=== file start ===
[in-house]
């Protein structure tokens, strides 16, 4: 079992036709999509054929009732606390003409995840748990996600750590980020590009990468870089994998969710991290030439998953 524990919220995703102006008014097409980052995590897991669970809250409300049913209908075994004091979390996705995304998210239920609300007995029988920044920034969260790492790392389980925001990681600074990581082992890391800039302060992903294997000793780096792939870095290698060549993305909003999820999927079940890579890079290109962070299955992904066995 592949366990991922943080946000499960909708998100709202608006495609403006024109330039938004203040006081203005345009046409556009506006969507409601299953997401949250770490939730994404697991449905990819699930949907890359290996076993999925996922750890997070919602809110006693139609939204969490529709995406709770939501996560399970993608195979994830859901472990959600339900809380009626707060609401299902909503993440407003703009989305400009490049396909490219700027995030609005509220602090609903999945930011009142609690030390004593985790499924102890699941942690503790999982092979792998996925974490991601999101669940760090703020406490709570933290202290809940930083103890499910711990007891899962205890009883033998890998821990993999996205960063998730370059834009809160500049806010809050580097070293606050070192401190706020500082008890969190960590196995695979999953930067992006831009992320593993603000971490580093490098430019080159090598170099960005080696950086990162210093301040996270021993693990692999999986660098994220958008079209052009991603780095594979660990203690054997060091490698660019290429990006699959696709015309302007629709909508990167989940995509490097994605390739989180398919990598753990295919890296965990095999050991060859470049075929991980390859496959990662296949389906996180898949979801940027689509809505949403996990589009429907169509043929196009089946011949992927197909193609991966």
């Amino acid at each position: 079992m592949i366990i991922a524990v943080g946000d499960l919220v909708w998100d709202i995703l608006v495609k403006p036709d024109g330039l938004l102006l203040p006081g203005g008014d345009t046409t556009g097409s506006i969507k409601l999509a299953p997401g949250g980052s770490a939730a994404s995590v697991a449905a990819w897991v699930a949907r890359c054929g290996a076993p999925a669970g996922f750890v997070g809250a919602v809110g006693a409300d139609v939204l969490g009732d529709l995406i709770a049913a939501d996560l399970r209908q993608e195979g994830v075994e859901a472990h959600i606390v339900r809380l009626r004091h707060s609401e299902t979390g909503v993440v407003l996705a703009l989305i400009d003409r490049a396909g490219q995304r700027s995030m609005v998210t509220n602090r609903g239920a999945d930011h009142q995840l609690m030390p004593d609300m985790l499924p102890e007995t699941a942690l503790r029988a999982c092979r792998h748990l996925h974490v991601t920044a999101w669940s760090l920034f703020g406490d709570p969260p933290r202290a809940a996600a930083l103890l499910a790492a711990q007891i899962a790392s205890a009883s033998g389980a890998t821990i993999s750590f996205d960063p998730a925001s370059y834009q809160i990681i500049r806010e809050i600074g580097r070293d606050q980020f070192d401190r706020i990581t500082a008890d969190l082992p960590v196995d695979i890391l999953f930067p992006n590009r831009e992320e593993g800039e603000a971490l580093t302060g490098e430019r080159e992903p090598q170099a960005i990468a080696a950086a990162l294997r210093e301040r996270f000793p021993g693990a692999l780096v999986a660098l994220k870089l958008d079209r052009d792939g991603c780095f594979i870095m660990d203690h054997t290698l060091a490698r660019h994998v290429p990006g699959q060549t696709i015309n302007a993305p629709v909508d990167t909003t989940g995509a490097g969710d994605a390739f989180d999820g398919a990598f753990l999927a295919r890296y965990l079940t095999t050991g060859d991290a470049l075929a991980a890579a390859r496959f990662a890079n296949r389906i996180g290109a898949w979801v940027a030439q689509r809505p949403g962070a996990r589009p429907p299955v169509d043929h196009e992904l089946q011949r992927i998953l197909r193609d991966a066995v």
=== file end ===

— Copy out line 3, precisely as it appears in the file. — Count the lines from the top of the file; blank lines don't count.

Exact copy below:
């Amino acid at each position: 079992m592949i366990i991922a524990v943080g946000d499960l919220v909708w998100d709202i995703l608006v495609k403006p036709d024109g330039l938004l102006l203040p006081g203005g008014d345009t046409t556009g097409s506006i969507k409601l999509a299953p997401g949250g980052s770490a939730a994404s995590v697991a449905a990819w897991v699930a949907r890359c054929g290996a076993p999925a669970g996922f750890v997070g809250a919602v809110g006693a409300d139609v939204l969490g009732d529709l995406i709770a049913a939501d996560l399970r209908q993608e195979g994830v075994e859901a472990h959600i606390v339900r809380l009626r004091h707060s609401e299902t979390g909503v993440v407003l996705a703009l989305i400009d003409r490049a396909g490219q995304r700027s995030m609005v998210t509220n602090r609903g239920a999945d930011h009142q995840l609690m030390p004593d609300m985790l499924p102890e007995t699941a942690l503790r029988a999982c092979r792998h748990l996925h974490v991601t920044a999101w669940s760090l920034f703020g406490d709570p969260p933290r202290a809940a996600a930083l103890l499910a790492a711990q007891i899962a790392s205890a009883s033998g389980a890998t821990i993999s750590f996205d960063p998730a925001s370059y834009q809160i990681i500049r806010e809050i600074g580097r070293d606050q980020f070192d401190r706020i990581t500082a008890d969190l082992p960590v196995d695979i890391l999953f930067p992006n590009r831009e992320e593993g800039e603000a971490l580093t302060g490098e430019r080159e992903p090598q170099a960005i990468a080696a950086a990162l294997r210093e301040r996270f000793p021993g693990a692999l780096v999986a660098l994220k870089l958008d079209r052009d792939g991603c780095f594979i870095m660990d203690h054997t290698l060091a490698r660019h994998v290429p990006g699959q060549t696709i015309n302007a993305p629709v909508d990167t909003t989940g995509a490097g969710d994605a390739f989180d999820g398919a990598f753990l999927a295919r890296y965990l079940t095999t050991g060859d991290a470049l075929a991980a890579a390859r496959f990662a890079n296949r389906i996180g290109a898949w979801v940027a030439q689509r809505p949403g962070a996990r589009p429907p299955v169509d043929h196009e992904l089946q011949r992927i998953l197909r193609d991966a066995v």